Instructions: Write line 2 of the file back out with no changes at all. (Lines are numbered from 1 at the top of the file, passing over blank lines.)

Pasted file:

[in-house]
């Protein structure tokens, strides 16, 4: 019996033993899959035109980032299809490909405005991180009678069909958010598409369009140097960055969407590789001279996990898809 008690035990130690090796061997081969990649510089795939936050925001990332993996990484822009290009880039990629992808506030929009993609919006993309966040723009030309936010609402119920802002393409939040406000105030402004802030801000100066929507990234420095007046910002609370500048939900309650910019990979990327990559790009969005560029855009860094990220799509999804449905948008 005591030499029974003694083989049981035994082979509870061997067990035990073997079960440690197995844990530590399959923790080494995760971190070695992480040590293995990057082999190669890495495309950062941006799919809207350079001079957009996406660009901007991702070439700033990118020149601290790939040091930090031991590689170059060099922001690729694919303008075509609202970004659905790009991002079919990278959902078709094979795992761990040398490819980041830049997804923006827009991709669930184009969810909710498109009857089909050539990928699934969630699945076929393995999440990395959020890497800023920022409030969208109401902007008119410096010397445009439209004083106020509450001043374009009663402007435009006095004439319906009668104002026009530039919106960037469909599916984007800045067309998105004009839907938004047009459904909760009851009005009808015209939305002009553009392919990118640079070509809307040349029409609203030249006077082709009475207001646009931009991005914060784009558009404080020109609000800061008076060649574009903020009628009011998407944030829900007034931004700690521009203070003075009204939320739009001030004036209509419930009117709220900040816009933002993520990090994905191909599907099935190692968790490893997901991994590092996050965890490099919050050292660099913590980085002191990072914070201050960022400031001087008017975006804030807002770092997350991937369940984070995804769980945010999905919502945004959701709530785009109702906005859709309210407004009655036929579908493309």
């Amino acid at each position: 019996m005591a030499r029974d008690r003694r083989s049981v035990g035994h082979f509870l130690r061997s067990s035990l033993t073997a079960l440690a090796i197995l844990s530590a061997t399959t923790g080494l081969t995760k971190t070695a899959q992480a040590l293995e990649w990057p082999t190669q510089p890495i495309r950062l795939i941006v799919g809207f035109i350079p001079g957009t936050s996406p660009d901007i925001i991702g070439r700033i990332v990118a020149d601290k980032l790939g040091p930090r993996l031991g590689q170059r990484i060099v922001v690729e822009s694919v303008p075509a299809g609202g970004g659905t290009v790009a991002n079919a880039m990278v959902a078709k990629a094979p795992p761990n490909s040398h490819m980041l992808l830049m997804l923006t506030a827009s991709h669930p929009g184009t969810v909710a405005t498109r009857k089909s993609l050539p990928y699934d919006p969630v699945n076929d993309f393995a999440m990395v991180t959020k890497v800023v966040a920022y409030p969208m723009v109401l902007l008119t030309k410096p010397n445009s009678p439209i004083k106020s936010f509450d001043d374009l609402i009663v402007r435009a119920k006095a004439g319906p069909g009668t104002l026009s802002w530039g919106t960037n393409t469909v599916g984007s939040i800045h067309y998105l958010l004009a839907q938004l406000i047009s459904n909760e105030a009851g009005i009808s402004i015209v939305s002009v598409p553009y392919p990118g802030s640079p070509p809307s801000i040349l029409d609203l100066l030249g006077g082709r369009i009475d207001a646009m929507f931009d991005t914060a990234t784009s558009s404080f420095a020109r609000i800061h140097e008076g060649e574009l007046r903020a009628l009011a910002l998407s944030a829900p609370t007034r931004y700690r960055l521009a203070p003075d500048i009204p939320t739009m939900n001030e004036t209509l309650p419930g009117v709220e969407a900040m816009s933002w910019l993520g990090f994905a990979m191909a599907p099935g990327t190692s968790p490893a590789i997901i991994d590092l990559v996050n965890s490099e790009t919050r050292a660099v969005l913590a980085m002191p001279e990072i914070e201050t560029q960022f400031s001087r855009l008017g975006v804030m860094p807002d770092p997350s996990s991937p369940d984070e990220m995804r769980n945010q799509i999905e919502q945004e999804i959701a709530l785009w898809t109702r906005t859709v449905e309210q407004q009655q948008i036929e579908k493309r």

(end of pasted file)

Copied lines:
């Protein structure tokens, strides 16, 4: 019996033993899959035109980032299809490909405005991180009678069909958010598409369009140097960055969407590789001279996990898809 008690035990130690090796061997081969990649510089795939936050925001990332993996990484822009290009880039990629992808506030929009993609919006993309966040723009030309936010609402119920802002393409939040406000105030402004802030801000100066929507990234420095007046910002609370500048939900309650910019990979990327990559790009969005560029855009860094990220799509999804449905948008 005591030499029974003694083989049981035994082979509870061997067990035990073997079960440690197995844990530590399959923790080494995760971190070695992480040590293995990057082999190669890495495309950062941006799919809207350079001079957009996406660009901007991702070439700033990118020149601290790939040091930090031991590689170059060099922001690729694919303008075509609202970004659905790009991002079919990278959902078709094979795992761990040398490819980041830049997804923006827009991709669930184009969810909710498109009857089909050539990928699934969630699945076929393995999440990395959020890497800023920022409030969208109401902007008119410096010397445009439209004083106020509450001043374009009663402007435009006095004439319906009668104002026009530039919106960037469909599916984007800045067309998105004009839907938004047009459904909760009851009005009808015209939305002009553009392919990118640079070509809307040349029409609203030249006077082709009475207001646009931009991005914060784009558009404080020109609000800061008076060649574009903020009628009011998407944030829900007034931004700690521009203070003075009204939320739009001030004036209509419930009117709220900040816009933002993520990090994905191909599907099935190692968790490893997901991994590092996050965890490099919050050292660099913590980085002191990072914070201050960022400031001087008017975006804030807002770092997350991937369940984070995804769980945010999905919502945004959701709530785009109702906005859709309210407004009655036929579908493309």